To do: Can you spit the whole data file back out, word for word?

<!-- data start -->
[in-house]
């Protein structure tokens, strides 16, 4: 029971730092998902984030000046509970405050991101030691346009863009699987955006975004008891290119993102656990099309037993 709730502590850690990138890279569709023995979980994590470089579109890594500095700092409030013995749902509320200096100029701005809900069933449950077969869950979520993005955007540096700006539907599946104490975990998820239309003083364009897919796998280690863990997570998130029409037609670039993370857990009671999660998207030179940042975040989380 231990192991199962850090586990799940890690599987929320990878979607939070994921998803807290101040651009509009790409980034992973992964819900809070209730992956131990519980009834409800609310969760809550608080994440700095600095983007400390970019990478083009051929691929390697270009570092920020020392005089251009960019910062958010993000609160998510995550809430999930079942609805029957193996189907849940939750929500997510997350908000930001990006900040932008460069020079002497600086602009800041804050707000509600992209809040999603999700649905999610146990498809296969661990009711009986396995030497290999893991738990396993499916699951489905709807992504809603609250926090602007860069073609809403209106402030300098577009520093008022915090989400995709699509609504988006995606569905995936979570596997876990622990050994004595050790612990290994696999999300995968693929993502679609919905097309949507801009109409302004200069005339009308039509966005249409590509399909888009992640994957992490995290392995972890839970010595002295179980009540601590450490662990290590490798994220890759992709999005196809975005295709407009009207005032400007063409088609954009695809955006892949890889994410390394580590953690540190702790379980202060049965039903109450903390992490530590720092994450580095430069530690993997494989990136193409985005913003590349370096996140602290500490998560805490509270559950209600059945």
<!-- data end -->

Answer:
[in-house]
């Protein structure tokens, strides 16, 4: 029971730092998902984030000046509970405050991101030691346009863009699987955006975004008891290119993102656990099309037993 709730502590850690990138890279569709023995979980994590470089579109890594500095700092409030013995749902509320200096100029701005809900069933449950077969869950979520993005955007540096700006539907599946104490975990998820239309003083364009897919796998280690863990997570998130029409037609670039993370857990009671999660998207030179940042975040989380 231990192991199962850090586990799940890690599987929320990878979607939070994921998803807290101040651009509009790409980034992973992964819900809070209730992956131990519980009834409800609310969760809550608080994440700095600095983007400390970019990478083009051929691929390697270009570092920020020392005089251009960019910062958010993000609160998510995550809430999930079942609805029957193996189907849940939750929500997510997350908000930001990006900040932008460069020079002497600086602009800041804050707000509600992209809040999603999700649905999610146990498809296969661990009711009986396995030497290999893991738990396993499916699951489905709807992504809603609250926090602007860069073609809403209106402030300098577009520093008022915090989400995709699509609504988006995606569905995936979570596997876990622990050994004595050790612990290994696999999300995968693929993502679609919905097309949507801009109409302004200069005339009308039509966005249409590509399909888009992640994957992490995290392995972890839970010595002295179980009540601590450490662990290590490798994220890759992709999005196809975005295709407009009207005032400007063409088609954009695809955006892949890889994410390394580590953690540190702790379980202060049965039903109450903390992490530590720092994450580095430069530690993997494989990136193409985005913003590349370096996140602290500490998560805490509270559950209600059945």